As in most things for the IBM PC, the one year development schedule left little time for contemplation and revision. I like to say that the character set was developed in a three person 4-hour meeting, and I was one of those on that plane from Seattle to Atlanta. There was some minor revision after that meeting, but there were many other things to design/fix/decide so that was about it.

Dr. Dave

I wrote him back:

Regarding the smiley face character, do you recall a specific reason for including it? Did you foresee it being used as a protagonist or controllable character in a game, or was it just a whimsical symbol you thought would be nice to add?

Also, do you remember the names of the three people in that meeting that designed the IBM PC character set?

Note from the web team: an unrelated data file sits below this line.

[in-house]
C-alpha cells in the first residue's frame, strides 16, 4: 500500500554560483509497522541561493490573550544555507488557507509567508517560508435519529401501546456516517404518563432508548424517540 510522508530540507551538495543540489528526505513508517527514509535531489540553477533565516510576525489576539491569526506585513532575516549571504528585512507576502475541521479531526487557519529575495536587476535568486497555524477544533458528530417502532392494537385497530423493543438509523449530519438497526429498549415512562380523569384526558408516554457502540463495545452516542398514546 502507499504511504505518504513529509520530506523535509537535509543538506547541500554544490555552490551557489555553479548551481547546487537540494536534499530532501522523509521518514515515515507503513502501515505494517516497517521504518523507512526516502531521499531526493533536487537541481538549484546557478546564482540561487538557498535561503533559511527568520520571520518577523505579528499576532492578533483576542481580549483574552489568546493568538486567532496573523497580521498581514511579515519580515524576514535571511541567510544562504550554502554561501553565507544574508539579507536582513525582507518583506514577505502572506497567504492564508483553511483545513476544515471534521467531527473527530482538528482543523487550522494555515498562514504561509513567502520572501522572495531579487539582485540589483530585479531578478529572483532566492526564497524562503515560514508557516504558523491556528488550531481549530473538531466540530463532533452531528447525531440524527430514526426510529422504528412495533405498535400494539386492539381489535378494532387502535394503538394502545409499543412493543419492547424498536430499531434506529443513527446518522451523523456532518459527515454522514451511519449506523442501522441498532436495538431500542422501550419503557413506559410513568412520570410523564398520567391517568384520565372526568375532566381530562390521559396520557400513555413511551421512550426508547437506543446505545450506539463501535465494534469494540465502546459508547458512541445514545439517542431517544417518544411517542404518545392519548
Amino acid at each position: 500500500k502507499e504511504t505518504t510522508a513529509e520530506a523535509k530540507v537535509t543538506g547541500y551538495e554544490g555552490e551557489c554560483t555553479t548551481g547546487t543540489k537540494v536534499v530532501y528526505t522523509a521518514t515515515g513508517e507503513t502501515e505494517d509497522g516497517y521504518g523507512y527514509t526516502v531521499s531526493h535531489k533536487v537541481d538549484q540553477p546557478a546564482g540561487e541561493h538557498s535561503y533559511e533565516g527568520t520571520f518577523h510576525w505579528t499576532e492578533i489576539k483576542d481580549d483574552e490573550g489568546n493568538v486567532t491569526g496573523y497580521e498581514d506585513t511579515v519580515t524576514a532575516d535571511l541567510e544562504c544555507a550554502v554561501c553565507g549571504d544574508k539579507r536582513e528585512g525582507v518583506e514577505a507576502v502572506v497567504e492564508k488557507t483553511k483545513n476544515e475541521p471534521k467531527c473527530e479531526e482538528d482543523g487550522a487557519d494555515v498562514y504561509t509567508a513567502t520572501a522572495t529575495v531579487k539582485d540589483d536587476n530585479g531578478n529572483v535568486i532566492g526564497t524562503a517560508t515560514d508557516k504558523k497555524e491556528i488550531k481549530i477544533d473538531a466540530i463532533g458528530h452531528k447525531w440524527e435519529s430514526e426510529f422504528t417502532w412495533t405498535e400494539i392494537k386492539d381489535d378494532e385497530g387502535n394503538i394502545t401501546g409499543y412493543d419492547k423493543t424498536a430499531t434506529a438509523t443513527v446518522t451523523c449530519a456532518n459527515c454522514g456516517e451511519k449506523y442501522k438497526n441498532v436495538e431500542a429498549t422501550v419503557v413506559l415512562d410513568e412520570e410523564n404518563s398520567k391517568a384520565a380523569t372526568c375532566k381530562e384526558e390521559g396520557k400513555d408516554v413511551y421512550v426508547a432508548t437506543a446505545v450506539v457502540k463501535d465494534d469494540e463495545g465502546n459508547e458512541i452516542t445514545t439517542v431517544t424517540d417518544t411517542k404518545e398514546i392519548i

Thanks so much for your time and your help. I thought it might be fun to do a semi-serious “biography of the IBM smiley.”

Kind Regards,
Benj

He Replied:

Smiley FaceYou have put more thought and symbolism into the smiley face character than we did. Everything was done pretty rapidly. And remember, this was 1981 — the smiley face came into popular culture in the 70s, as I recall.

The 3 people, 4 hour meeting is more of a joke than the absolute reality. There were many others involved, both before and after, but the joke version does give an indication of the rapidity in which many significant decisions were undertaken.

A one year development time really means that the designers have 4-6 months to have 99% completion. The remaining time is testing and setting up the manufacturing process. For me personally, the ROM BIOS went into production in March, with an April release of some fixes. This was for a design that began in September. And then I started playing Adventure as a beta tester (or at least that’s what I claimed) while working with the people writing the publications, particularly the Technical Reference Manual.